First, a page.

Monday, September 20, 2010

Is Maximilian an alien?

Strait Creek Prairie, Pike County. Owned by the Ohio Chapter of The Nature Conservancy, and site of one of Ohio's most successful ecological restoration projects, directed by TNC land steward Dave Minney.

This place is one of my favorite sites in the state. It's really off the beaten track, and most people have not seen Strait Creek Prairie, or probably even know that it exists. It's certainly not a drive-by place; one must park by a rural lane and hoof it in. Strait Creek represents the easternmost outlier of the curious Adams County bluegrass province cedar glade prairies, and it's a great place to find rare flora.

Dave, Dan Boone, John Howard and I were there last Saturday to seek out one of the more enigmatic denizens of Strait Creek's many unusual plants. And we found it, although I can't say that the shroud of mystery surrounding this beautiful plant has been dispelled.

Far back in the boondocks, along the sunny edges of a beautifully restored prairie, is a small but vigorous population of one of North America's showiest sunflowers. Regular doses of fire management have stimulated this species and many others to shoot forth in profusion, as burning favors deep-rooted prairie plants and eliminates woody plants that would crowd them out.

Maximilian's Sunflower, Helianthus maximiliani, is a standout in a cast of beauties. Small wonder it is often used in plantings and prairie seed mixtures, which also leads to problems in diagnosing its nativeness.

Unlike many of its brethren, Maximilian's Sunflower even looks good without the luminescent lemon-yellow flowers. The tall, straight stems tower to a not unmanageable height - maybe five feet in the case of a whopper, or at least an indigenous whopper in its native habitat. The leaves are sensational: narrow and folded longitudinally; curved like a sickle.

Even the name is cool. Our protagonist is named for the multisyllabic Prince Alexander Philipp Maximilian zu Wied-Neuwied. What a name - sounds like a guy who calls a castle in Austria home! Maximilian was a naturalist and explorer, and discovered his namesake sunflower on a journey up the Missouri River and through the Great Plains in the 1830's.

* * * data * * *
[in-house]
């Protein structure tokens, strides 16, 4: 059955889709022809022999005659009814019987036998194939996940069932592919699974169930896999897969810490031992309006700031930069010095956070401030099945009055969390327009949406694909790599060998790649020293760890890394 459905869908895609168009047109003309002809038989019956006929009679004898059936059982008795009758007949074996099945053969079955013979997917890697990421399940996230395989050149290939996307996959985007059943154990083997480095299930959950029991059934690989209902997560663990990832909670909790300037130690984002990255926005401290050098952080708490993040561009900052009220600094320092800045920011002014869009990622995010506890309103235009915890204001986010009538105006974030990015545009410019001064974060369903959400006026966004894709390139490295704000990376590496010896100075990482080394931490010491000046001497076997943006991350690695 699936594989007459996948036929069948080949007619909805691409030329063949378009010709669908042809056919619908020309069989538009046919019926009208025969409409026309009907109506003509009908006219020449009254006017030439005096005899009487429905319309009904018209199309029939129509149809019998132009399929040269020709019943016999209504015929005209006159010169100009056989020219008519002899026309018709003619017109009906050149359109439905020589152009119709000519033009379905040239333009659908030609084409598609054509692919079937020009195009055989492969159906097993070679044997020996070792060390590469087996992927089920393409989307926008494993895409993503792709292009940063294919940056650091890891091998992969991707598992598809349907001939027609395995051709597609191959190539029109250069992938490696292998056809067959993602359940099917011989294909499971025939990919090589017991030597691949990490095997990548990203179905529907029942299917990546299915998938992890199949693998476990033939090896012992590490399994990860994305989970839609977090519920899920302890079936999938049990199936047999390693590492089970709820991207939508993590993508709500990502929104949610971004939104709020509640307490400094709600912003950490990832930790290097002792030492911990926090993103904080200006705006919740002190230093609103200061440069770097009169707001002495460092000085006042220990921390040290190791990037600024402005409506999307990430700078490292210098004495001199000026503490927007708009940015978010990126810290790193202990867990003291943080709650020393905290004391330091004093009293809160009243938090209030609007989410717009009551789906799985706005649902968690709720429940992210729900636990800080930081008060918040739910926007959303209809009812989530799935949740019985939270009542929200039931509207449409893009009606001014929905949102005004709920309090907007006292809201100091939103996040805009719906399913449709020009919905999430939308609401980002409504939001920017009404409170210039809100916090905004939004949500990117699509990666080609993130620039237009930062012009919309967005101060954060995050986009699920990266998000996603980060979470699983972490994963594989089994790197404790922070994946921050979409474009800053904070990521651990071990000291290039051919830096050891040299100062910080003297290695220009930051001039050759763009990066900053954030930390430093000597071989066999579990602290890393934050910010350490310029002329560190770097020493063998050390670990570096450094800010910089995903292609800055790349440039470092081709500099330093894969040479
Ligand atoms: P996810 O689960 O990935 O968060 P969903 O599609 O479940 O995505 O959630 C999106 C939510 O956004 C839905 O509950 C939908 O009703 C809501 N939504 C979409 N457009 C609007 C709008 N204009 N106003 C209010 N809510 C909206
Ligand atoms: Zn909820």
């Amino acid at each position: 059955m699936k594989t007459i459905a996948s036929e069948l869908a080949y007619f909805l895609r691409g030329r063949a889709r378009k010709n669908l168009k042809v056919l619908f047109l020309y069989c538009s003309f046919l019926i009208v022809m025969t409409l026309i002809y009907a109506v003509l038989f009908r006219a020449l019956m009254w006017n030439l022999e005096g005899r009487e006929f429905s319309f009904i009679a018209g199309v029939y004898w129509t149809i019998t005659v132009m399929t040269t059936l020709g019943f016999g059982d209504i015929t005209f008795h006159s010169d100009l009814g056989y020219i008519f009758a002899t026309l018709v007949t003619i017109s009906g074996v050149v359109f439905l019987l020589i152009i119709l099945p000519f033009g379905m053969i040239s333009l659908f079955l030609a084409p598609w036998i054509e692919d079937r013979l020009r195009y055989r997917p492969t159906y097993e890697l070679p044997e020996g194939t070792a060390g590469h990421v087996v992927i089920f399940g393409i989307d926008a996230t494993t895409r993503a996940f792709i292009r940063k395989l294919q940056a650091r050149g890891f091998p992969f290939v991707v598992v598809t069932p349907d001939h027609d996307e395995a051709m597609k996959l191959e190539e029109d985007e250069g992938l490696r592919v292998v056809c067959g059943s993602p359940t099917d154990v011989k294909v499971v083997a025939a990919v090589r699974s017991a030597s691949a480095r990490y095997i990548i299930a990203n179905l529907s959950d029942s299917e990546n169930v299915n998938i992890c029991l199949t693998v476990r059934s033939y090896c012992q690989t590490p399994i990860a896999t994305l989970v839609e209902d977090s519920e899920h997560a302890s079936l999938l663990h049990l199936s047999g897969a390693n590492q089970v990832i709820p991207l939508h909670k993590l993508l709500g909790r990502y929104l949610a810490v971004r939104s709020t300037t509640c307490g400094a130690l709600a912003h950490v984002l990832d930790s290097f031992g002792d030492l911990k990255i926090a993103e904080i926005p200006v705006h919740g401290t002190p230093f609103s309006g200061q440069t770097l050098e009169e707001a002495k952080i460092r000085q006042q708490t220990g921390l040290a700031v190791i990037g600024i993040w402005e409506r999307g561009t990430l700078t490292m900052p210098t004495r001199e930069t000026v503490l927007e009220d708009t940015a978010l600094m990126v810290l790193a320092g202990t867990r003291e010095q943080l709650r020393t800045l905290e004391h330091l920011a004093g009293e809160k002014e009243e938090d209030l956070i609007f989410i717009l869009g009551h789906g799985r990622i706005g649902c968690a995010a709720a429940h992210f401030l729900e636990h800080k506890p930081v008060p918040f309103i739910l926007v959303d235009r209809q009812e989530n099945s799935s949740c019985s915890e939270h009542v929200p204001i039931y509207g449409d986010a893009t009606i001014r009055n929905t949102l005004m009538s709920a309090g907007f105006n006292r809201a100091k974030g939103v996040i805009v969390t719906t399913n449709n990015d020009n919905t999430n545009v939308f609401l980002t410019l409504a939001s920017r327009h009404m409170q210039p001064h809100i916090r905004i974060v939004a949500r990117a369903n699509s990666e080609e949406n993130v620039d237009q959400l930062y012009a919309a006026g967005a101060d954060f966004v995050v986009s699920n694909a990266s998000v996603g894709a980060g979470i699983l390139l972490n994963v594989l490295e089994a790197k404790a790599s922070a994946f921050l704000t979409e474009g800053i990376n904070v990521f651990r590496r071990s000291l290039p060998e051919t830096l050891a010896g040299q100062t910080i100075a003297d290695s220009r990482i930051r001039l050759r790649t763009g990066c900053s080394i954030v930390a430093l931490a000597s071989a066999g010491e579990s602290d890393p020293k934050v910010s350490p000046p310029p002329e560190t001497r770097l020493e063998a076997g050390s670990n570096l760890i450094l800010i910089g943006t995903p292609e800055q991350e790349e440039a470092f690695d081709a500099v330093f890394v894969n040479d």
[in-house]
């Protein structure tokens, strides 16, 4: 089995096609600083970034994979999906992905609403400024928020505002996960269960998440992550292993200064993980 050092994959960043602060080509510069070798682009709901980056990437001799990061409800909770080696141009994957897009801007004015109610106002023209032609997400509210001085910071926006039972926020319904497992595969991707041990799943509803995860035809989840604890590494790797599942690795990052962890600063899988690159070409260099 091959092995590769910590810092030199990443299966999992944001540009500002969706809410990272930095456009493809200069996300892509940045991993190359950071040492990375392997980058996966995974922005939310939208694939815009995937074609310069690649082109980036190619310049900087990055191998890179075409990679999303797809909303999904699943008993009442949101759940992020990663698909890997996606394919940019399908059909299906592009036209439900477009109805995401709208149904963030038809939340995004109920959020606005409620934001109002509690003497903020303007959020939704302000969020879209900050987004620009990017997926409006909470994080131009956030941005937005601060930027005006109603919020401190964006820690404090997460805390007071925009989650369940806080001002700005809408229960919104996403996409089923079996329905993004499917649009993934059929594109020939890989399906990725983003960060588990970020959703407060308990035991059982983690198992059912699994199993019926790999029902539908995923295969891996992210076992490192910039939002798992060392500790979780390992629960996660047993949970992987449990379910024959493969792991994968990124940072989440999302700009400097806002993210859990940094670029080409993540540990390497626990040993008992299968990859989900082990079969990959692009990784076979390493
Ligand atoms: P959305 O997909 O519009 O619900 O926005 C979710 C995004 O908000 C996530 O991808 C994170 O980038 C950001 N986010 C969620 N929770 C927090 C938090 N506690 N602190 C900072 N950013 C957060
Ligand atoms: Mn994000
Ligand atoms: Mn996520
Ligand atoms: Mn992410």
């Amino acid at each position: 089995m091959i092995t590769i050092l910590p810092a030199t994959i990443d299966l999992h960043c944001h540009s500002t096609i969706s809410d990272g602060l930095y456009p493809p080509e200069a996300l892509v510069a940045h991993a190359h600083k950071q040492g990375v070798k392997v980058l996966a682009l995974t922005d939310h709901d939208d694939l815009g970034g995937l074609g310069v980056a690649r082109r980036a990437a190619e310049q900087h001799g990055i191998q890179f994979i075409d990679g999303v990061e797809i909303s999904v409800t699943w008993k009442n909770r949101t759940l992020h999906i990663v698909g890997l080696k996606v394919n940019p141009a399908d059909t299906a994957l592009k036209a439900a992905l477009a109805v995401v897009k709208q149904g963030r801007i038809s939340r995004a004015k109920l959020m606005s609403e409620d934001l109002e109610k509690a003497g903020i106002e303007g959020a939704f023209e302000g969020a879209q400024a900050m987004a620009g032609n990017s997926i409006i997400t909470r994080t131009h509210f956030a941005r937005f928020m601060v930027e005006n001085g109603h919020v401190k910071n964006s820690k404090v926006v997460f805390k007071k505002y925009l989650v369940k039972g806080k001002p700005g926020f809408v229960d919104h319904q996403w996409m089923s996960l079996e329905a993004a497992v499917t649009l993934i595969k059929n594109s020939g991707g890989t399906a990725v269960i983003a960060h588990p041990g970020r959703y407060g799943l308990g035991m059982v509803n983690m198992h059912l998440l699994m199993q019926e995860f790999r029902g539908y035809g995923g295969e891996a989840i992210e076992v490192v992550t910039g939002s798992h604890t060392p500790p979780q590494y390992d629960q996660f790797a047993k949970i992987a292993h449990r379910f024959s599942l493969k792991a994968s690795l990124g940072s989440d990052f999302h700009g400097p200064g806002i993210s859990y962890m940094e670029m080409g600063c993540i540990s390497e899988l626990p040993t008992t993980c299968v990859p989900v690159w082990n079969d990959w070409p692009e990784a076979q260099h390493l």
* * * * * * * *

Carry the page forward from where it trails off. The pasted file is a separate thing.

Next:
Another footnote about Maximilian bears mention. He lived to the ripe old age of 85, in a time when 8.5 decades far eclipsed the norm for life spans. This is a really common trend amongst botanists, even those of long ago, I have noticed. Hope it holds true in my case!
In your face flashy, this sunflower can't be missed when in full bloom. Nonetheless, it took us several hours of traipsing through Strait Creek's prairies to finally relocated this patch, which none of us had seen for a long time.

A cuckoo wasp taps a flower, one of many pollinating insects that we observed on Maximilian's Sunflower.

It isn't the identification of this species that is problematic, which certainly is a problem with some of its ilk. No, it is a question of nativeness; does the sunflower have its Ohio papers?

Out of the nearly 1,900 or so native plants in the Buckeye State, precious few present problems in terms of assessing their nativeness, and this is one of them. Maximilian's Sunflower has been collected in at least 20 of Ohio's 88 counties, and there is no doubt that nearly all of these populations are from introduced sources. But one shouldn't throw the baby out with the bath water, and thus declare all of the plant's stations to be non-native.
Map of Maximilian's Sunflower distribution, courtesy of the Biota of North America Program. The bright green dots represent native range; blue dots are thought to be non-native populations.

But the area in which we found the sunflower, Strait Creek in Pike County, is a region famed for all of its rare prairie plants, many at their limits of range. At this site, Maximilian's Sunflower is surrounded by native plants, many of them rarities that are quite habitat-specific. Non-natives are few, and there are no other "strange" exotics to offer supporting evidence that perhaps the sunflower became established from plantings of long ago.

On the con side, our sunflower is commonly produced for plantings, but for the most part such a use is probably fairly recent. There was an old homesite, destroyed in the 1970's, not far from the sunflower population. And there is some evidence that transport of hay crops from the west, long ago, may have resulted in unintentional introductions of plants.

While it may be impossible to ascertain with absolute certaintly that this Ohio population of Maximilian's Sunflower is native, I feel that the preponderance of evidence suggests it is.


Musicmom said...

My maximilians (which I got at a native plant sale just a few years ago) are taller than me.

Jim McCormac said...

Excellent observation, "Musicmom". When taken form the wild and freed of the tremendous subterranean root competition with all of the other plants, prairie plants will often soar to gigantic heights.